Author: Swami Medhasananda
Publisher: Ramakrishna Mission Institute of Culture
ISBN/UPC (if available): 8187332182
Varanasi, widely acclaimed as the ‘Eternal City’, is as old as history itself. Mention of ‘Kashi’ is found even in the Vedas, the oldest books of the world. Its holy shrines, the picturesque environs of the sacred river Ganga and with all, the City’s long, unbroken traditions and comprehensive coverage of all aspects of human life have imparted to it a character which is unique. These elements are missing in many other ancient cities of the world and what little of them that does survive are in ruins.
In the Modern age most cities in Asia have undergone tremendous changes – physical and otherwise – as a consequence of contact with the West. Naturally, the question arises: how did Varanasi stand the onslaught of western Culture through British rule under which it passed in the late eighteenth century? Did it retain its traditional character without succumbing to this Western challenge? And, if so, to what extent? And with what consequences?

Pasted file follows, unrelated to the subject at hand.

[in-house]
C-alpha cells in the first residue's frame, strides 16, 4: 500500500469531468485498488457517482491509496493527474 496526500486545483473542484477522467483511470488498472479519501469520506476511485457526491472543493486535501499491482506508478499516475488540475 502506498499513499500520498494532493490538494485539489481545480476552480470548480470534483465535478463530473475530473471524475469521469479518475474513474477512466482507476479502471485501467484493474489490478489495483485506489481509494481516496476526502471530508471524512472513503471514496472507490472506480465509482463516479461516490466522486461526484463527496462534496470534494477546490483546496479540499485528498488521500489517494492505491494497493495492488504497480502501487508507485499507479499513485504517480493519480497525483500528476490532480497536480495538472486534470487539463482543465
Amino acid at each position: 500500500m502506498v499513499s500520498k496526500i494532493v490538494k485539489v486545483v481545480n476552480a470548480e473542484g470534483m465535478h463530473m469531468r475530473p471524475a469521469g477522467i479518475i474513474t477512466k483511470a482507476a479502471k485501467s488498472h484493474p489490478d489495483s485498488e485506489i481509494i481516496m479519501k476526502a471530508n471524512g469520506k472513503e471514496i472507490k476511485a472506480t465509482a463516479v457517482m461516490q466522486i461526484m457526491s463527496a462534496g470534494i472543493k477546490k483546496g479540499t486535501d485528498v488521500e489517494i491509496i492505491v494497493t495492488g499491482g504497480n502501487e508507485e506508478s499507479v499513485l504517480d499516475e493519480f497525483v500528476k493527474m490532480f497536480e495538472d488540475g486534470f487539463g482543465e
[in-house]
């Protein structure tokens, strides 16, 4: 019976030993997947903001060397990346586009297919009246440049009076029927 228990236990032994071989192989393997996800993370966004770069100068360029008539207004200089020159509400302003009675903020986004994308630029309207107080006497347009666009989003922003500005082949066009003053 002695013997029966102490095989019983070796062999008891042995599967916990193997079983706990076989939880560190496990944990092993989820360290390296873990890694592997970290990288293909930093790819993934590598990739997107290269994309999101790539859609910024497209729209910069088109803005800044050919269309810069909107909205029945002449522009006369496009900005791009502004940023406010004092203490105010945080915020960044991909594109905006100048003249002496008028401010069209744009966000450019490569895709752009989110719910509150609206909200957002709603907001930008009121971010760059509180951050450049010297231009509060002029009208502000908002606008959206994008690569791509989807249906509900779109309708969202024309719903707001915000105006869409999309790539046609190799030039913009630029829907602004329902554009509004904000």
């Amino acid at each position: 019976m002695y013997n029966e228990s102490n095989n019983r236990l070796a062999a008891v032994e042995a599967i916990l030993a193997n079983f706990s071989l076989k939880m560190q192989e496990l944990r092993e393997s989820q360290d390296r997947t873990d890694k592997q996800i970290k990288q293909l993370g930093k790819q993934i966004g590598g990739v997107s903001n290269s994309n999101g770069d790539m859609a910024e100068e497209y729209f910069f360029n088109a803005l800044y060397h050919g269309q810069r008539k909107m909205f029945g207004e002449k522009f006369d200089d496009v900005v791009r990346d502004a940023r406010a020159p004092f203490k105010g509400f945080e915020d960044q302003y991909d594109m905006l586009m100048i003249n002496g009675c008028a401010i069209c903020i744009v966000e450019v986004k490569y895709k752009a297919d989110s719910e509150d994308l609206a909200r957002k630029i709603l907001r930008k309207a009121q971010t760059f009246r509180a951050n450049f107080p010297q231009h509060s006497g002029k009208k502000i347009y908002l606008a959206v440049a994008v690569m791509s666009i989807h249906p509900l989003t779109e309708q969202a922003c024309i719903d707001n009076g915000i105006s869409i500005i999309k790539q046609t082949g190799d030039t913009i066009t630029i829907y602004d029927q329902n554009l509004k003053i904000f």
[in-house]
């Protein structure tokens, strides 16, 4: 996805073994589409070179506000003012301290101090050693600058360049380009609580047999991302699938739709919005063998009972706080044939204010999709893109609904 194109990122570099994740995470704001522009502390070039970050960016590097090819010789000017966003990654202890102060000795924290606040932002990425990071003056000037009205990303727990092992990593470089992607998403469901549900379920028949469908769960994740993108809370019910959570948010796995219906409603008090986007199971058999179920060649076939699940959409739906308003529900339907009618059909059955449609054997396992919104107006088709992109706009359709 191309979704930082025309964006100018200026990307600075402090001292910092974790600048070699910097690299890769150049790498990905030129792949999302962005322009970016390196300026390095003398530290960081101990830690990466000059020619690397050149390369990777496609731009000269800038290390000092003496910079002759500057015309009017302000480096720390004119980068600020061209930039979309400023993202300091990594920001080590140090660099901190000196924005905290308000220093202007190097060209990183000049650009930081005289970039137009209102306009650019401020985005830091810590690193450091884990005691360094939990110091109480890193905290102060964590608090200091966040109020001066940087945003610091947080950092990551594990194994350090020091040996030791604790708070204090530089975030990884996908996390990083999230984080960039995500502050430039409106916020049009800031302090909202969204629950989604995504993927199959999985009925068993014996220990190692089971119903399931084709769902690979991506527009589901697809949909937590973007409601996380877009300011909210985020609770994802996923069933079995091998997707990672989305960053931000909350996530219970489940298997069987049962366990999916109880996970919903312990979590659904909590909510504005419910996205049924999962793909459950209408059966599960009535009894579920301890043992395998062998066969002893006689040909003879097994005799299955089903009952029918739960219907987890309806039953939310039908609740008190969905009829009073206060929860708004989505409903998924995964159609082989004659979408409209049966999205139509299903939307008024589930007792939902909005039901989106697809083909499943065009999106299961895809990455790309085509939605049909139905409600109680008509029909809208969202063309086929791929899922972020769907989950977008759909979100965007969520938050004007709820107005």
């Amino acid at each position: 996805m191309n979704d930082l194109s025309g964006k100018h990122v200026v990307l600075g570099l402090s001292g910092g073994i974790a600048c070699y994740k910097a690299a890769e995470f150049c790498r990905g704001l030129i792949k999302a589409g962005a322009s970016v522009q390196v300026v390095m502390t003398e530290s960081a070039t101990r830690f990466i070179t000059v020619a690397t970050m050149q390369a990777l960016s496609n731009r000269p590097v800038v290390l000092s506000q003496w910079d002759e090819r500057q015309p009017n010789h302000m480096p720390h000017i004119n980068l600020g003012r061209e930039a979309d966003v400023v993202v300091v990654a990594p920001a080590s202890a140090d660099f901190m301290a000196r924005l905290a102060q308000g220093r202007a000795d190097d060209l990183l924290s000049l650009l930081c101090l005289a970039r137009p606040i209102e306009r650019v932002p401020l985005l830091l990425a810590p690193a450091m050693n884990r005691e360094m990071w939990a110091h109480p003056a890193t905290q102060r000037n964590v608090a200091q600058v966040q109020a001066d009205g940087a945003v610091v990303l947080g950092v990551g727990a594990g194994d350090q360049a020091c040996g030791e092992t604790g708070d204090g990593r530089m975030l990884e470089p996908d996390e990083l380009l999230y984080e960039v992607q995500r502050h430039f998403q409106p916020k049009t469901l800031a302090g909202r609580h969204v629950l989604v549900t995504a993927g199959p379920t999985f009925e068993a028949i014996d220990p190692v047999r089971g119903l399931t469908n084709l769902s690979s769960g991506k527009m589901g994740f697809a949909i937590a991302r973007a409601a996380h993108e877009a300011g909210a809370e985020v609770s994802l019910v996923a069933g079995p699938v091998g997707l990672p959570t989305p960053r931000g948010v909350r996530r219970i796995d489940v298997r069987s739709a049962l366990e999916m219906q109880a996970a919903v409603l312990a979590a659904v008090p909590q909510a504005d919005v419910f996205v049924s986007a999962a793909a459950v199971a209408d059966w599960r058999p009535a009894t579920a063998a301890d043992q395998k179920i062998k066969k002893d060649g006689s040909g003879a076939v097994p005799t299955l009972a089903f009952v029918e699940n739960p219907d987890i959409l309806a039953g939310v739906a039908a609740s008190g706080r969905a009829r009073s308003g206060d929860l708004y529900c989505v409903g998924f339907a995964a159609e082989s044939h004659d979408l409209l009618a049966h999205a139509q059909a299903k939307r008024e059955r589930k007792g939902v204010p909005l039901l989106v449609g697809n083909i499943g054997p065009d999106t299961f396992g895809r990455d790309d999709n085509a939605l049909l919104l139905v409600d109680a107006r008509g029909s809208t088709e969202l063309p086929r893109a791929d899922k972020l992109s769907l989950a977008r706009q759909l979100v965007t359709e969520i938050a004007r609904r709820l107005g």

Varanasi is also regarded as the main seat of traditional Hindu culture and the religious headquarters of Hinduism. Are such claims justified?
Based on an objective evolution of available materials, as far as possible, this work is a welcome addition to the growing corpus of regional history, especially that of cities, and provides the reader with an example of a devoted study derived more from a serious quest to identify the ‘personality’ of a chosen area than from mere intellectual curiosity.
Varanasi through the Ages
Topography and Growth of the City
Transport and Communication
Fairs and Festivals
Towards a Modern Municipality
The Pursuit of Learning and Literature
Printing and the Press
The Bengalees and Varanasi
Law and Order
Varanasi in the Eyes of Travellers
The City of Cities